An original copy of the 1916 Proclamation, which is one of only 50, is up for grabs for €150,000.
The copy was taken from the window of Mark's jewellers on Henry Street a day after the Easter Rising started in 1916, by an eyewitness.
The Proclamation of the Republic, also known as the 1916 Proclamation or the Easter Proclamation, was a document issued by the Irish Volunteers and the Irish Citizen Army during the Easter Rising, which began on April 24, 1916.
It is due to go under the hammer in one of the most important auctions in recent years on July 25 and 26 at Whyte's auctioneers.
The auction house's managing director, Ian Whyte, confirmed the copy is "in good condition".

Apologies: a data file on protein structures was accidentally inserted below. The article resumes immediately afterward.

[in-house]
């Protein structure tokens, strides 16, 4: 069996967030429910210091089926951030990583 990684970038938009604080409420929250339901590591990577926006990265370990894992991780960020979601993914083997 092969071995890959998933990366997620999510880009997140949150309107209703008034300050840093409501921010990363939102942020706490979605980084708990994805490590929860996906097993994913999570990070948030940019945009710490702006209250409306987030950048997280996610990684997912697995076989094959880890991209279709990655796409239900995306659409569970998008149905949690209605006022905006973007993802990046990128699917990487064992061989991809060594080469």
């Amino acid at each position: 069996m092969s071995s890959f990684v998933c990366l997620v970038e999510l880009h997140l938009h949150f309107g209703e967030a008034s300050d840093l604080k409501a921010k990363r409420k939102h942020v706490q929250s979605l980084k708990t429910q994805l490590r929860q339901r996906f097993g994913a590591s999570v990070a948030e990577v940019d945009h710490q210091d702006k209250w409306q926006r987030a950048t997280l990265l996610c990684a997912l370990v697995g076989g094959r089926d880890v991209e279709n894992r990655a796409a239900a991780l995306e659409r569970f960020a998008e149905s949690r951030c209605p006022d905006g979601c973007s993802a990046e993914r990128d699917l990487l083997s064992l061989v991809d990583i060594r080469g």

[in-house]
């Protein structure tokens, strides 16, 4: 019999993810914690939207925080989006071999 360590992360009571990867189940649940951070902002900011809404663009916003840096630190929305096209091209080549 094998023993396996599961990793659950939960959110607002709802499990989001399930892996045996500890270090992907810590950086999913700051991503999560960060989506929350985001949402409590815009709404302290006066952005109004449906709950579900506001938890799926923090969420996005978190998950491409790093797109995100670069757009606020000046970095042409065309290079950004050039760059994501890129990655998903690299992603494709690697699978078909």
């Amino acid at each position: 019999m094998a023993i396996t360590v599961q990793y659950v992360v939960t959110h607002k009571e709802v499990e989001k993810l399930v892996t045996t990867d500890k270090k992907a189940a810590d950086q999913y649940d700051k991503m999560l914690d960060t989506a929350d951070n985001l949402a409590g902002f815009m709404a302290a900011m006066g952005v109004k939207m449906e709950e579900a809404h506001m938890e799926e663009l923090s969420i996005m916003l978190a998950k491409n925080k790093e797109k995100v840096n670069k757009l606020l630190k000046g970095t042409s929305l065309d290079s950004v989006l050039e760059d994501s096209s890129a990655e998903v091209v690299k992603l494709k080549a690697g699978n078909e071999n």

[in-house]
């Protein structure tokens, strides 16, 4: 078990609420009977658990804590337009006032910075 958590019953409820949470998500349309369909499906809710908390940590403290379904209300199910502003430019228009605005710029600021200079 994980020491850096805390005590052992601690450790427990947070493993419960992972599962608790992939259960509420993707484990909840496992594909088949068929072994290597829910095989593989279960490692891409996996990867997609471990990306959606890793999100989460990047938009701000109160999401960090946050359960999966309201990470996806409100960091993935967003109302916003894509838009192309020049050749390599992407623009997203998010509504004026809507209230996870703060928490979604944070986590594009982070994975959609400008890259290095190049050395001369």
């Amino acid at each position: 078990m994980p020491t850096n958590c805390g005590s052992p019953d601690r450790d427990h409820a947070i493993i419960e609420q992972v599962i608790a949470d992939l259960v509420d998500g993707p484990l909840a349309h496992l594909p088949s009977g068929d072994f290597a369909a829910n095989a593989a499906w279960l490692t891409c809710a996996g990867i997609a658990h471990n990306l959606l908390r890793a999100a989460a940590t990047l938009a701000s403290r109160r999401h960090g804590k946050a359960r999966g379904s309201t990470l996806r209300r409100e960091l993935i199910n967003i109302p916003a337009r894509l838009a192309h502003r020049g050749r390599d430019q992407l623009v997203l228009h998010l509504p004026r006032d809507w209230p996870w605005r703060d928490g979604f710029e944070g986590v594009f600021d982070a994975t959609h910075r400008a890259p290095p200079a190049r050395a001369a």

"There are a few small holes in it but that is to be expected. There were only ever 50 copies made, with half of these in institutions, so it is very rare that one comes up for sale - hence the high prices," he said.
"The eyewitness took the copy from the jeweller's window, signed it and sold it on to a man in Liffey Street."
Up to 691 lots will go under the hammer, including a wealth of historically important material such as The Wolfe Tone Archive, The Thomas Ashe Archive, 1798 and 1916 Proclamations, 1916 Rising medals, uniforms and weapons, along with contemporary memorabilia.
There is a signed leather briefcase once owned by former British prime minister Tony Blair which he used during the Good Friday Agreement negotiations. Lot 347 is estimated at between €800 to €1,200.
It was subsequently once owned by singer/songwriter Chris de Burgh.
The briefcase, offered on behalf of an armed forces charity, is signed 'Best wishes, Tony Blair' on the side.